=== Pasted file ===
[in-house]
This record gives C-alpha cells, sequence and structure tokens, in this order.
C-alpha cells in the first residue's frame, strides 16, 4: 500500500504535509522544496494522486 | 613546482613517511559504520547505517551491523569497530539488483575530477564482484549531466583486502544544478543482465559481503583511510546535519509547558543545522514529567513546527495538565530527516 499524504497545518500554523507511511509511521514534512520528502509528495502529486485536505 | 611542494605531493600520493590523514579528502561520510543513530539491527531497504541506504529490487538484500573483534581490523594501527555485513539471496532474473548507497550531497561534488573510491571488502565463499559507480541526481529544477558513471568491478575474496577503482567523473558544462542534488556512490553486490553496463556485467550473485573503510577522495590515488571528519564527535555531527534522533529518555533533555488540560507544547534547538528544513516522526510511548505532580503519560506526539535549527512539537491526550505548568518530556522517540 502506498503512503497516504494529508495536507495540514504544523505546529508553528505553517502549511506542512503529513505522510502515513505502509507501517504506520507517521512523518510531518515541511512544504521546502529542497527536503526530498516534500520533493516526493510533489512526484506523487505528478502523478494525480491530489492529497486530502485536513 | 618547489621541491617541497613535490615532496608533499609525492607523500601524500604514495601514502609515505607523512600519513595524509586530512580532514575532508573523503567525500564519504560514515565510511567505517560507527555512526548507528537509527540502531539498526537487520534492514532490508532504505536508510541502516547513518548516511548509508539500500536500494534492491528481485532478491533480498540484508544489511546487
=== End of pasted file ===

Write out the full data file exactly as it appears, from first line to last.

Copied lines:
[in-house]
This record gives C-alpha cells, sequence and structure tokens, in this order.
C-alpha cells in the first residue's frame, strides 16, 4: 500500500504535509522544496494522486 | 613546482613517511559504520547505517551491523569497530539488483575530477564482484549531466583486502544544478543482465559481503583511510546535519509547558543545522514529567513546527495538565530527516 499524504497545518500554523507511511509511521514534512520528502509528495502529486485536505 | 611542494605531493600520493590523514579528502561520510543513530539491527531497504541506504529490487538484500573483534581490523594501527555485513539471496532474473548507497550531497561534488573510491571488502565463499559507480541526481529544477558513471568491478575474496577503482567523473558544462542534488556512490553486490553496463556485467550473485573503510577522495590515488571528519564527535555531527534522533529518555533533555488540560507544547534547538528544513516522526510511548505532580503519560506526539535549527512539537491526550505548568518530556522517540 502506498503512503497516504494529508495536507495540514504544523505546529508553528505553517502549511506542512503529513505522510502515513505502509507501517504506520507517521512523518510531518515541511512544504521546502529542497527536503526530498516534500520533493516526493510533489512526484506523487505528478502523478494525480491530489492529497486530502485536513 | 618547489621541491617541497613535490615532496608533499609525492607523500601524500604514495601514502609515505607523512600519513595524509586530512580532514575532508573523503567525500564519504560514515565510511567505517560507527555512526548507528537509527540502531539498526537487520534492514532490508532504505536508510541502516547513518548516511548509508539500500536500494534492491528481485532478491533480498540484508544489511546487